A cluster of studies have reported that physicians view obese patients as less self-disciplined, less compliant and more annoying than non-obese ones and that, as patients' BMI increases, physicians are likely to have less patience and desire to help them (Hebl and Xu, 2001; Huizinga et al, 2009). Additionally, physicians have reported that seeing obese people was a waste of their time and that they had less respect for these patients. For example, Kristeller and Hoerr (1997) sampled more than 1200 physicians, examining attitudes, intervention approaches and referral procedures for obesity. The physicians' responses were indicative of poor management. Despite an awareness of the associative health risks and despite acknowledging that many patients were overweight or obese, the physicians failed to intervene to the extent they should have in their role, appeared ambivalent in relation to the management of patients, and were unlikely to refer patients to weight management programmes. Moreover, the authors reported that only 18% of physicians would discuss weight management with overweight patients, while 42% would do so with mildly obese patients. Similarly, Price et al (1987) reported that 23% of physicians did not recommend treatment to obese patients, with 47% reporting that weight management counselling was inconvenient.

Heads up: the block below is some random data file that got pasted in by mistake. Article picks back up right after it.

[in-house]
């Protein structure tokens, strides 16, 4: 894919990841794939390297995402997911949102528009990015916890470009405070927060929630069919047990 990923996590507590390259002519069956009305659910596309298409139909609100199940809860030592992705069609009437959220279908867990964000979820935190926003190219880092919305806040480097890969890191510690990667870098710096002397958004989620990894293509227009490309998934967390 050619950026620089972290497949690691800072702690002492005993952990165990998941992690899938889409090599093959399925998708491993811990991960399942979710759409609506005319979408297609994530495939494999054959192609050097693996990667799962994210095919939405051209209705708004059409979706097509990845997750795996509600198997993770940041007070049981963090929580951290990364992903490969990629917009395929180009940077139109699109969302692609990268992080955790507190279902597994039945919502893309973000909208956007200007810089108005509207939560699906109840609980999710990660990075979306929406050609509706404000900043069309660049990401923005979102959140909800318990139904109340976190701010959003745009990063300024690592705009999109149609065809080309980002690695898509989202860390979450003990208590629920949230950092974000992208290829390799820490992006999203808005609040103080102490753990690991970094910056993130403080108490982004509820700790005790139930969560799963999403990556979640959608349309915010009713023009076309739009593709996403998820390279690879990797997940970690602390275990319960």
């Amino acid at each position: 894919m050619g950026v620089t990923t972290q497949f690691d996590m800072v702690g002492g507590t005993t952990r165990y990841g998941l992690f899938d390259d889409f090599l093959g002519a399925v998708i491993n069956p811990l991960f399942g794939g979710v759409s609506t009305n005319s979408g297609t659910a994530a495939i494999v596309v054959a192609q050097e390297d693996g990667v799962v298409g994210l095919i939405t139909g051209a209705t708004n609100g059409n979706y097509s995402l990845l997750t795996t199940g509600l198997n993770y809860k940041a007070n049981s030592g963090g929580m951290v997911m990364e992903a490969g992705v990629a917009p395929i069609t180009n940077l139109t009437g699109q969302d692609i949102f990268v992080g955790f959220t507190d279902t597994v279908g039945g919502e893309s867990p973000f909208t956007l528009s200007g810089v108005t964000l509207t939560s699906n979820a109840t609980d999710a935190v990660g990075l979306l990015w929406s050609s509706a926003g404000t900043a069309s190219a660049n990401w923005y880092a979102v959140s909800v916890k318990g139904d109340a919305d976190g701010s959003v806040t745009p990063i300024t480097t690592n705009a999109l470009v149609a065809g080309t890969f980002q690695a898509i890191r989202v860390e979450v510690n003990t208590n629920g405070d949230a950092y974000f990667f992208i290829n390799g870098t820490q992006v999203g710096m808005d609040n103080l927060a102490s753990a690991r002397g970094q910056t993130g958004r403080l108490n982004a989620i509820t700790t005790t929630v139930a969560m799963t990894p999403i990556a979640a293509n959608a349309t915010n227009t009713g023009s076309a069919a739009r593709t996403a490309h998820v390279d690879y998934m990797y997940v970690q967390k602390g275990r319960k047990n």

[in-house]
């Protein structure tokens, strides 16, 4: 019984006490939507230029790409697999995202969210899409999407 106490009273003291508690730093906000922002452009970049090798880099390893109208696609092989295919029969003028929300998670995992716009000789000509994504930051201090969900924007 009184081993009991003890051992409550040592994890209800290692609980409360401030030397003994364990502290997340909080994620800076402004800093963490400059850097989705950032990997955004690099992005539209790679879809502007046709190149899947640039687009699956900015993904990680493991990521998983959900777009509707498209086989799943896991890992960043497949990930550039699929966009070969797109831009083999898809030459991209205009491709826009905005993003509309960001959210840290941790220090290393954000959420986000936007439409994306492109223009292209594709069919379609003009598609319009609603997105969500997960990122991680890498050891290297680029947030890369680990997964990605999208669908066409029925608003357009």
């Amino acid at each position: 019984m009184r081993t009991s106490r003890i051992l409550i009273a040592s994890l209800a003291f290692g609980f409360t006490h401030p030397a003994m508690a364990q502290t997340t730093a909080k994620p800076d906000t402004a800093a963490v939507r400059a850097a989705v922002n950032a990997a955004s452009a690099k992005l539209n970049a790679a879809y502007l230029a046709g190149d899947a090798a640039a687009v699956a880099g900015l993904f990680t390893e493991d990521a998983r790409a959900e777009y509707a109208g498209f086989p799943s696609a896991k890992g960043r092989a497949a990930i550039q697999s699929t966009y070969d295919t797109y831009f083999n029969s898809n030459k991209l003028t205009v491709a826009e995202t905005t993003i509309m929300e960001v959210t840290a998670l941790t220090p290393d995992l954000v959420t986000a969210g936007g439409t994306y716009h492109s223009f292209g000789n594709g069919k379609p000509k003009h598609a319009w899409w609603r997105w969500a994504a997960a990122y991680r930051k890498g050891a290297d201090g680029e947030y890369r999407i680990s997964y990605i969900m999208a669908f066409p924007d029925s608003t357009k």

Physicians are not the only healthcare providers who have been found to hold anti-fat attitudes and perceptions. Both registered and student nurses stereotype obese patients (Foster et al, 2003; Poon and Tarrant, 2009). For example, nurses were reported to view these patients as lazy, lacking in self-control and non-compliant to treatment (Ogden and Hoppe, 1998). Reports that nurses have stigmatising attitudes are concerning given that a concomitant increase in obesity-related clinical practice has been observed in line with the increased prevalence of the condition across the world. For example, Brown et al (2007) reported that UK practice nurses often provide lifestyle advice and engage in other obesity-related activities. Nurses' anti-fat attitudes are particularly alarming given the potential implications on patients' quality of life (Kolotkin et al, 2001) and experiences of healthcare (Puhl and Brownell, 2001).